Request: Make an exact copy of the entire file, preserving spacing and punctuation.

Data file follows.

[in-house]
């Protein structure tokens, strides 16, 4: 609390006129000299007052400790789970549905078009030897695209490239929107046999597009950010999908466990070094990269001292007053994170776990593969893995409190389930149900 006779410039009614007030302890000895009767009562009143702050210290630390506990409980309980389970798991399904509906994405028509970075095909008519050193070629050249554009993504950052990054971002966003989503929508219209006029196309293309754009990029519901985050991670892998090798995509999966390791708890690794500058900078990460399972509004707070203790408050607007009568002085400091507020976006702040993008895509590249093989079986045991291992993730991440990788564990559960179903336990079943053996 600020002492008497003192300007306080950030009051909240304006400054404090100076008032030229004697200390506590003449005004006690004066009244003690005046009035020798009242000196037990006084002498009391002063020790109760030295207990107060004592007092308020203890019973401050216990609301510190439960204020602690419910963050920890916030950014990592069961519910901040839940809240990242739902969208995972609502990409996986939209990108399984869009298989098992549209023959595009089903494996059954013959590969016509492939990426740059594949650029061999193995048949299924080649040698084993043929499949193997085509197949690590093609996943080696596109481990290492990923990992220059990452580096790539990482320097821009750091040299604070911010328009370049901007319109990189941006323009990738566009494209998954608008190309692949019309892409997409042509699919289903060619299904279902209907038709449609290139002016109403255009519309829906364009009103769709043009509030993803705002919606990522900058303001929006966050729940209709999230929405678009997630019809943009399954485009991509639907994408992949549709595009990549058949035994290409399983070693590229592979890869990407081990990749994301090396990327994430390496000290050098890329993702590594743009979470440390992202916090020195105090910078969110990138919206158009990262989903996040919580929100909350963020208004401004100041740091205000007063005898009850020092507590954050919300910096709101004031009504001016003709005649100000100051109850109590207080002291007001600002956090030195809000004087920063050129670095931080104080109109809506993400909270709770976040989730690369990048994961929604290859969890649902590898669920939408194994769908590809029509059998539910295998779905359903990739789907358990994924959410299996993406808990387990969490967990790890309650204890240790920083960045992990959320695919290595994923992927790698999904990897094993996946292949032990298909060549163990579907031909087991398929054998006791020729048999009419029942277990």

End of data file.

[in-house]
């Protein structure tokens, strides 16, 4: 609390006129000299007052400790789970549905078009030897695209490239929107046999597009950010999908466990070094990269001292007053994170776990593969893995409190389930149900 006779410039009614007030302890000895009767009562009143702050210290630390506990409980309980389970798991399904509906994405028509970075095909008519050193070629050249554009993504950052990054971002966003989503929508219209006029196309293309754009990029519901985050991670892998090798995509999966390791708890690794500058900078990460399972509004707070203790408050607007009568002085400091507020976006702040993008895509590249093989079986045991291992993730991440990788564990559960179903336990079943053996 600020002492008497003192300007306080950030009051909240304006400054404090100076008032030229004697200390506590003449005004006690004066009244003690005046009035020798009242000196037990006084002498009391002063020790109760030295207990107060004592007092308020203890019973401050216990609301510190439960204020602690419910963050920890916030950014990592069961519910901040839940809240990242739902969208995972609502990409996986939209990108399984869009298989098992549209023959595009089903494996059954013959590969016509492939990426740059594949650029061999193995048949299924080649040698084993043929499949193997085509197949690590093609996943080696596109481990290492990923990992220059990452580096790539990482320097821009750091040299604070911010328009370049901007319109990189941006323009990738566009494209998954608008190309692949019309892409997409042509699919289903060619299904279902209907038709449609290139002016109403255009519309829906364009009103769709043009509030993803705002919606990522900058303001929006966050729940209709999230929405678009997630019809943009399954485009991509639907994408992949549709595009990549058949035994290409399983070693590229592979890869990407081990990749994301090396990327994430390496000290050098890329993702590594743009979470440390992202916090020195105090910078969110990138919206158009990262989903996040919580929100909350963020208004401004100041740091205000007063005898009850020092507590954050919300910096709101004031009504001016003709005649100000100051109850109590207080002291007001600002956090030195809000004087920063050129670095931080104080109109809506993400909270709770976040989730690369990048994961929604290859969890649902590898669920939408194994769908590809029509059998539910295998779905359903990739789907358990994924959410299996993406808990387990969490967990790890309650204890240790920083960045992990959320695919290595994923992927790698999904990897094993996946292949032990298909060549163990579907031909087991398929054998006791020729048999009419029942277990």